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I've been reading various articles about escaping restricted shells, e.g. rbash. I’ve been speaking with friends working in different Linux environments (small, mid-size and huge) and none of them is using restricted shells.

Are restricted shells really used that often or is it more for demonstrative purposes described in various writings?

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  • While you dont come across them often, there are some use-cases where restricted shells are handy. Preconfigured servers that are provided by the manufacturers as OVA downloads are one example. While you still want the user to be able to use some basic commands, you dont want him to fuck up the entire machine and therefore restrict the access. – Valentin Apr 23 '20 at 10:29
  • Restricted shells exist but you may not know you are looking at them. Self Service Kiosks are often implemented as restricted shells. – user10216038 Apr 24 '20 at 17:39
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No. In my experience, they are (almost) never used.

There used to be an idea that, if you could restrict the shell, you could limit the user's access to the system. However, for a determined user, the restricted shell does not pose a real hindrance.

It could be (and was in the past) used to limit users that have little computer knowledge, to prevent them from doing inadvertently something horribly wrong. However, nowadays, these kind of people do not log in to a shell, but most of the time, they will use a web interface.

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  • I see it the same way but I don’t understand why it is such a popular subject (addressed in almost every course, article about hacking etc.) ? – user211245 Apr 23 '20 at 9:41
  • I must say, that I haven't seen the restricted shell in any recent course or article lately. But for some reason, educators like to dwell on the past. For example: for a long time, SNA has been part of general network courses, even when it was as good as extinct. – Ljm Dullaart Apr 24 '20 at 8:58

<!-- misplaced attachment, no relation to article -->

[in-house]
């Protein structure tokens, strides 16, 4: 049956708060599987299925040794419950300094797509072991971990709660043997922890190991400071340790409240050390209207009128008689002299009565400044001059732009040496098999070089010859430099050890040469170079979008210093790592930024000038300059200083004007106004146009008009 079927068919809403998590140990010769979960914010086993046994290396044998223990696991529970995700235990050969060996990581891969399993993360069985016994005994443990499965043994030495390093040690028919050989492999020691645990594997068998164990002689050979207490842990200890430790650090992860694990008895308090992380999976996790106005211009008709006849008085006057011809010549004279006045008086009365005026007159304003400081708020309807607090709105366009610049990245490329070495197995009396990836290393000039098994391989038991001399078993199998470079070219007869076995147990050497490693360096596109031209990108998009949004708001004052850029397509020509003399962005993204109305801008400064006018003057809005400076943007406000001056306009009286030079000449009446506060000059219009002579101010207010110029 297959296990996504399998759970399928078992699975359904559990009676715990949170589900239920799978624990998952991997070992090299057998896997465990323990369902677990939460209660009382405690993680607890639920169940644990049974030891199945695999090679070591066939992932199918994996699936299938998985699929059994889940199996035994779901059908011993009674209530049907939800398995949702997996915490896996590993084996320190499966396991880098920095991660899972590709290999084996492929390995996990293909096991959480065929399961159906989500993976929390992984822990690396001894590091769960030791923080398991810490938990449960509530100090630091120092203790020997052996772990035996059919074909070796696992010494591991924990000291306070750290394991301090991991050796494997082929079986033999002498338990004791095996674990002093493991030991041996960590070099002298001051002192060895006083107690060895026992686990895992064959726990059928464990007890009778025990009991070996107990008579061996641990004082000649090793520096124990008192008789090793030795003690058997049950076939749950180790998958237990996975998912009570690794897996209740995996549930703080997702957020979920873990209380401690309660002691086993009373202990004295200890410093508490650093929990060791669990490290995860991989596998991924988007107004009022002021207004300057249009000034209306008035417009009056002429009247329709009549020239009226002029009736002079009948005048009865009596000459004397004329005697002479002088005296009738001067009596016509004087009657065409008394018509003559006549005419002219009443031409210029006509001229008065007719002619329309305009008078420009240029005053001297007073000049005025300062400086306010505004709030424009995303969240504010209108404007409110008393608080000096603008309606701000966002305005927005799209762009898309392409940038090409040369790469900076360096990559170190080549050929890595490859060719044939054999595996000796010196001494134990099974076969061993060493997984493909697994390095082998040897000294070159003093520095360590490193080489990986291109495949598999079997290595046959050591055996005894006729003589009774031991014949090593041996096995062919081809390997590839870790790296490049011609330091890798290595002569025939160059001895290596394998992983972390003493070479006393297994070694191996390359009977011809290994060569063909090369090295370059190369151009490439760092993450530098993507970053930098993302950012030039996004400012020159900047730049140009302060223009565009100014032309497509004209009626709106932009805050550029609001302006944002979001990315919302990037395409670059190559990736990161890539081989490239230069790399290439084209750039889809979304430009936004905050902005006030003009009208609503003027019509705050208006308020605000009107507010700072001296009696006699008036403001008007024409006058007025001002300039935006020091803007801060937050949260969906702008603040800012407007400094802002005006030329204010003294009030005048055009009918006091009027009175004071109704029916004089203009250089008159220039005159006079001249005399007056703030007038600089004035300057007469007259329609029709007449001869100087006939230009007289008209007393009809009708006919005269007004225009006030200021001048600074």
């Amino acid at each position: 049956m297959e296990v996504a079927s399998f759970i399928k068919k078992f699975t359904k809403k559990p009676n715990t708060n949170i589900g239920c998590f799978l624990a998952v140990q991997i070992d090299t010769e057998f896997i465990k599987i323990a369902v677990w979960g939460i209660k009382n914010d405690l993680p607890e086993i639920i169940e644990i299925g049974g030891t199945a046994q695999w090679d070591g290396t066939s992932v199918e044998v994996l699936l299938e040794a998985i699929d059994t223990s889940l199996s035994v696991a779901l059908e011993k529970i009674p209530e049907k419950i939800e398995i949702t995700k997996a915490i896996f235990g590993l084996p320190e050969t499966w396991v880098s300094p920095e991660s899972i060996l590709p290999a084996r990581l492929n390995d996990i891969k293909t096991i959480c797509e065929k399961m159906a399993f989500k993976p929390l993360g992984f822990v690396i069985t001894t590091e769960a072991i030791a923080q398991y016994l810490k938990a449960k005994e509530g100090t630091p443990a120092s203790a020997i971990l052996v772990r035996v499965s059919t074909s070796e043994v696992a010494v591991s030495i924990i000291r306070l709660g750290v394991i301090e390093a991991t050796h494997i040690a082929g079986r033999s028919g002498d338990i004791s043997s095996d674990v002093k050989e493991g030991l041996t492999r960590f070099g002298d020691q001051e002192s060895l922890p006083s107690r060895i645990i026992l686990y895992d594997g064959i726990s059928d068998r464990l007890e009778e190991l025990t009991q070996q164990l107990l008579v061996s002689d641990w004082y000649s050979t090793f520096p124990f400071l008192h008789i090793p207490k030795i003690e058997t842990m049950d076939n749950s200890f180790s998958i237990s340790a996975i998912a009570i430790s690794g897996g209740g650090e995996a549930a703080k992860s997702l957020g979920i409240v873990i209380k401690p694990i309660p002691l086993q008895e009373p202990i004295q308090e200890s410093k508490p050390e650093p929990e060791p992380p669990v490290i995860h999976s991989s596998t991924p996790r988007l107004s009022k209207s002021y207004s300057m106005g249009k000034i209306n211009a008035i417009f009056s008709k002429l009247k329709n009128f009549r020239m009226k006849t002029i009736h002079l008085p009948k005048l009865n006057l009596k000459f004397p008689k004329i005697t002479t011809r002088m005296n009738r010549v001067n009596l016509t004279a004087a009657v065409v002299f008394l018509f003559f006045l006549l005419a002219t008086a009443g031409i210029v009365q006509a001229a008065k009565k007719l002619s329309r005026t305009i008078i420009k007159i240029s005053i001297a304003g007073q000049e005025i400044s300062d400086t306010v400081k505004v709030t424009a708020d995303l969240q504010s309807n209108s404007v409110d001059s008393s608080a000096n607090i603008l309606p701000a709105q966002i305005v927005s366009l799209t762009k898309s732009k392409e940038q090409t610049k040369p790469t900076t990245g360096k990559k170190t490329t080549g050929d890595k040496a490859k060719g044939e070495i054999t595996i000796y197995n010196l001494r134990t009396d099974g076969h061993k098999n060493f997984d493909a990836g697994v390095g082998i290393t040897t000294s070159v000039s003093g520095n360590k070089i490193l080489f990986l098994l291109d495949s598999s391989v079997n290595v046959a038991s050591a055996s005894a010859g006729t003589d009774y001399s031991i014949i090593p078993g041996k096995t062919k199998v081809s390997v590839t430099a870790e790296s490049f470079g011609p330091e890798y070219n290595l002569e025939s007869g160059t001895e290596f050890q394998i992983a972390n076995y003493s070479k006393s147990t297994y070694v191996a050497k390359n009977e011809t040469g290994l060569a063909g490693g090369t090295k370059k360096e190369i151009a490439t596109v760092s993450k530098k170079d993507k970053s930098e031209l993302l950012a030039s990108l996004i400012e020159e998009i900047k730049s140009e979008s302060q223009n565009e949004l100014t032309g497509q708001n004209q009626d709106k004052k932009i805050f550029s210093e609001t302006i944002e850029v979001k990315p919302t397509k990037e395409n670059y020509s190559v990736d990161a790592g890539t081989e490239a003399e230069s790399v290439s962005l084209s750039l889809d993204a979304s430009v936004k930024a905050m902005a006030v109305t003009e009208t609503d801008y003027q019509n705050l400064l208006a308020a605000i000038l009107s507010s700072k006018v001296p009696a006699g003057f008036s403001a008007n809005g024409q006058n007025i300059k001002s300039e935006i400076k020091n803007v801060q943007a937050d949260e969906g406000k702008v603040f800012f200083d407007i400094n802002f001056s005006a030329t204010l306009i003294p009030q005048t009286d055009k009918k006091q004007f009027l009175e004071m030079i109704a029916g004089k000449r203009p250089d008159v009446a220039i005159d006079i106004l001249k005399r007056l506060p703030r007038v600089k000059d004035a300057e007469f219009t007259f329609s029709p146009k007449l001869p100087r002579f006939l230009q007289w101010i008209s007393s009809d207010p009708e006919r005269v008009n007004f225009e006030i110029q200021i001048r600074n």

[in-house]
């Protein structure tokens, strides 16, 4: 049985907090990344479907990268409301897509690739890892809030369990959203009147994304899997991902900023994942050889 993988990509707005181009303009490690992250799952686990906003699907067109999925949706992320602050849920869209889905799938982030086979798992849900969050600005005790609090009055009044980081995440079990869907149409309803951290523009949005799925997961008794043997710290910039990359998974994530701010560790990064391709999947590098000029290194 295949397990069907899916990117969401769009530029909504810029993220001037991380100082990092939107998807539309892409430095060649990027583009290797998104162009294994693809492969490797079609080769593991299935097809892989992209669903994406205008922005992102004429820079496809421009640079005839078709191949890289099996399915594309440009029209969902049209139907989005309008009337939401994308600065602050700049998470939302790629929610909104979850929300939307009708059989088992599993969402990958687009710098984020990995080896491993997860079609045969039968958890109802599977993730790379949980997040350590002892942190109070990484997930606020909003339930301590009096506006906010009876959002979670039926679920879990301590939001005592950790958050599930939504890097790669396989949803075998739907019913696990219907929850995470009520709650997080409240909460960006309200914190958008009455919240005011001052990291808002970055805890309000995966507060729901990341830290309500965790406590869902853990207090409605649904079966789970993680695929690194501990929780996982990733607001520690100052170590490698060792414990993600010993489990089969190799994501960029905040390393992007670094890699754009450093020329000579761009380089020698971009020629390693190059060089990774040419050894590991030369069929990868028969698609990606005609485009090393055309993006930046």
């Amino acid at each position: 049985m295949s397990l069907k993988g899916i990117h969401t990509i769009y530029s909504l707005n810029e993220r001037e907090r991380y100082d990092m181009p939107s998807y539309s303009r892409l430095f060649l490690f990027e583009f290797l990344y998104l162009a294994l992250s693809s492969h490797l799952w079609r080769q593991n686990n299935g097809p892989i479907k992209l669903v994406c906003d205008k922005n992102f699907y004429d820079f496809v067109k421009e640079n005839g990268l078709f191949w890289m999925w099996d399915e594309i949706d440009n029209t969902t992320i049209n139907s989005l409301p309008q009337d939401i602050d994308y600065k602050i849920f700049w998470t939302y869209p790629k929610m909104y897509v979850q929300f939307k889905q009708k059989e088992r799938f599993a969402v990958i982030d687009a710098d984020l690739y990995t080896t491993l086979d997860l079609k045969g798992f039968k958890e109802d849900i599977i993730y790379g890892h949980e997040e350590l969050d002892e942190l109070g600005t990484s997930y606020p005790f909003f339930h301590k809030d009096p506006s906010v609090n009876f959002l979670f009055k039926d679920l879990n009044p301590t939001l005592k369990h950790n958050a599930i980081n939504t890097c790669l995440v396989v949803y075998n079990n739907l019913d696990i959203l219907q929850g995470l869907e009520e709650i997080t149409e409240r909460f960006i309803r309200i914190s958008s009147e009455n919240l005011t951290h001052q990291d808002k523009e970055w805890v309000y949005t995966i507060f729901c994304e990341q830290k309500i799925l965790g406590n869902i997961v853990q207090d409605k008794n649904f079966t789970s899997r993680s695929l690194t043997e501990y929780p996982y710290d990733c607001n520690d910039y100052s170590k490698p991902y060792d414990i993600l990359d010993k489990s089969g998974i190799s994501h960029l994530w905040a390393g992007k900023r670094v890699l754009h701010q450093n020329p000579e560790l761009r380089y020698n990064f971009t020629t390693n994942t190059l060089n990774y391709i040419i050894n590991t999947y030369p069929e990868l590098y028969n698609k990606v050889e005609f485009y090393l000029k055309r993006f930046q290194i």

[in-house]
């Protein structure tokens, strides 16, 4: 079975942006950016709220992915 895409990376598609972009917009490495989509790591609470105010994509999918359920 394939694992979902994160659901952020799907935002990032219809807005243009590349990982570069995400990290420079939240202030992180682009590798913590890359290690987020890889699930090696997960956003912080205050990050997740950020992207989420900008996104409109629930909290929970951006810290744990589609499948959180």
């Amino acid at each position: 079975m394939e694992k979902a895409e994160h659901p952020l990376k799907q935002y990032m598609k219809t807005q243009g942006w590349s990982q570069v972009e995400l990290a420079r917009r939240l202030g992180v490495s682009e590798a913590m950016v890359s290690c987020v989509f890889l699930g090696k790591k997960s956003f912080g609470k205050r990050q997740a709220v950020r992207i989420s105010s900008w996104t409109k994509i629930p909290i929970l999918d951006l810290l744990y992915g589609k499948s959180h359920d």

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Restricted shells aren't very useful for system administrators because you actually do need the full power of the shell to do your job to administer a system. What ended up happening if you restrict an admin is that you're just creating another layer of administrator, because ultimately someone need to have the full administrator privilege to administer the permissions for the restricted shell itself.

Restricted shell used to make sense when you have shared servers, where a single large machine that hosts multiple applications/sites often ran by different organisations. The machine administrator may want to delegate some administration privilege to a sub admin and they can do that using restricted shell. Nowadays, with VPS, cloud virtualisation, and containerization becoming much more affordable and more prevalent, it's a lot simpler limit a sub admin's privilege using those mechanisms rather than setting up a shared server with restricted shells.

What restricted shells are good for though, is limited user interface for untrusted users. Nowadays, these use cases are usually served by a web interface, something like Plesk or a custom adminstration interface, so restricted shells no longer really find uses.

Another use cases for restricted shell is to build a shell interface for client-server programs. For example, the git-shell is a restricted shell that can only run certain git server commands (to handle pulls and pushes), this is used to setup an ssh git server or other remote shell interface, without allowing a full blown shell.

I think the decline of usage of restricted shell is mainly because nowadays there's a lot more options to do what used to be sensible use cases for restricted shell. Restricted shell has always been hard to setup, so most people just don't bother with them, and when easier and more secure options come by, the remaining use cases evaporate with them.

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